“I bring a lot to the table — I have a very diversified skill set, both in business and on the production side,” she said Friday in a telephone interview.
Reiley, a former chairman of the MWAA board, has been battling breast cancer since 2010, so her resignation was not altogether surprising. But her departure from the board came at a critical time for the MWAA, with the authority building Metro’s new Silver Line.
The $6 billion project to extend Metro to Dulles International Airport is one of the region’s biggest infrastructure projects, and Reiley was one of its biggest champions, chairing the MWAA board committee overseeing it.
In a Feb. 15 letter to Virginia Gov. Robert F. McDonnell (R), Reiley wrote that “due to a health challenge I currently face, it has become abundantly clear to me that my priorities need to shift so that I may concentrate my time on my health, my family, and my work.”
What did not become public for months was that soon after leaving the board, Reiley started serving as a senior adviser to the MWAA’s CEO, Jack Potter. It was a post that allowed her to continue working on the Dulles Rail project and that provided her with health insurance.
In an interview, Potter said that he decided to hire Reiley and he determined how much she would be paid. She is one of 18 MWAA employees who are paid at least $180,000, according to the agency. Board members are not paid.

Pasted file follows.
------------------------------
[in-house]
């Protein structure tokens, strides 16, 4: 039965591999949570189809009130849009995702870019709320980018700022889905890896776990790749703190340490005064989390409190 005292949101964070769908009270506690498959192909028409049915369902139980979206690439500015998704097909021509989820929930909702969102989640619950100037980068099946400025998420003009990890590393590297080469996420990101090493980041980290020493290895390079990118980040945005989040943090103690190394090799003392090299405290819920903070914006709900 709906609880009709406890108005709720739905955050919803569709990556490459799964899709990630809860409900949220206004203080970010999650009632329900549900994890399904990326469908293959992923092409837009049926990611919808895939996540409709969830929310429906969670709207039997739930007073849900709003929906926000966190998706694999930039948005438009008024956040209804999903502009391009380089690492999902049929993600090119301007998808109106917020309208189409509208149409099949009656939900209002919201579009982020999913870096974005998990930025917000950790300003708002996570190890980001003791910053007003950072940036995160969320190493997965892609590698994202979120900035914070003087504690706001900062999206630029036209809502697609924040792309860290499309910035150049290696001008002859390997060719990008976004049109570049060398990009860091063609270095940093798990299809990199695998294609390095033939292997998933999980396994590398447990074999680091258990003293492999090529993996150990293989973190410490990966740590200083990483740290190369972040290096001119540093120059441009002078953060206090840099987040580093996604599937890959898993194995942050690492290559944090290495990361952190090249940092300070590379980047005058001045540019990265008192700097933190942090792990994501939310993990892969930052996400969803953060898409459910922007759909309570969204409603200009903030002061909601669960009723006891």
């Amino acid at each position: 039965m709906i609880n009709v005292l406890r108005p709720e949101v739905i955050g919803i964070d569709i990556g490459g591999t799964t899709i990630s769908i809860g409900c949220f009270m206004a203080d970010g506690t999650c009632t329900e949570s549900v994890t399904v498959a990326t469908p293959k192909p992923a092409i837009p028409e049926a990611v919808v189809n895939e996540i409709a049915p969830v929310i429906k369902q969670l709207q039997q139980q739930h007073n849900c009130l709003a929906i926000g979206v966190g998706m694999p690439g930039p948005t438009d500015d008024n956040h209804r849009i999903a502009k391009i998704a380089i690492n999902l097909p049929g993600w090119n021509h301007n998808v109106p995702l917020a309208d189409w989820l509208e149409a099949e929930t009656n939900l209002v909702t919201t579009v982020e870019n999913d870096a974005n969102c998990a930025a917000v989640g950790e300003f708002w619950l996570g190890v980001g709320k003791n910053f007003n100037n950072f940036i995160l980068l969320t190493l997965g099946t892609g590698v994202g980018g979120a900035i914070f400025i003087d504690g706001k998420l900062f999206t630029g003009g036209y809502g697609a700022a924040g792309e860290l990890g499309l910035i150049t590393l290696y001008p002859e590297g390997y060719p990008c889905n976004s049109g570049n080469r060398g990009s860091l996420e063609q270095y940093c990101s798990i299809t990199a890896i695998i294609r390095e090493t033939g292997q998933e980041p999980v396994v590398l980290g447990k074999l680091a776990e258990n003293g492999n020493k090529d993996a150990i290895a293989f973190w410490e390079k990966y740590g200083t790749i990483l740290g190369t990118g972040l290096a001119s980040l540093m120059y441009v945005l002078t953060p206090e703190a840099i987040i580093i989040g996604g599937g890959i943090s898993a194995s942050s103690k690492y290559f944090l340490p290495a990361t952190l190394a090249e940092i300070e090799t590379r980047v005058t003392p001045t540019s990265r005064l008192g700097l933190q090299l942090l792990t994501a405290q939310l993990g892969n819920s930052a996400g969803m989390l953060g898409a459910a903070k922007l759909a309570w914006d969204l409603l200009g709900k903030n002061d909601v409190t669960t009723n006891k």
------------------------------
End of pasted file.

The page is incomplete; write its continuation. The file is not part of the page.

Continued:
But exactly how her hiring came about and who else played a role in the decision remains unclear. MWAA correspondence obtained by The Washington Post through a public-records request show that Potter was conscious of how Reiley’s hiring might be viewed, at one point emphasizing to Reiley that she was being hired for her expertise, not because of her board service.
The sensitivity to perceptions is not surprising.
In a state divided over what its transportation priorities should be, the Silver Line’s considerable cost — and its symbolic importance as an investment in mass transit — has made the project a contentious issue for Virginia’s political leaders.
The MWAA’ s recurring weaknesses in corporate governance have only heightened critics’ concerns about the authority’s oversight of the Silver Line, and indeed McDonnell has been pushing for greater influence with the MWAA.
The authority, which operates Dulles and Reagan National airports and the Dulles Toll Road, is an interstate compact whose governing board is made up of members from the District, Maryland, Virginia and the federal government. It has 1,400 employees.
In recent months, disclosures of no-bid contracts, expensive board member travel and other issues have fed the political drumbeat about the MWAA. The Washington Examiner report about Reiley’s hiring provided more fodder for critics, and a scathing letter last month from U.S. Transportation Secretary Ray LaHood and other officials appeared to validate many of the concerns.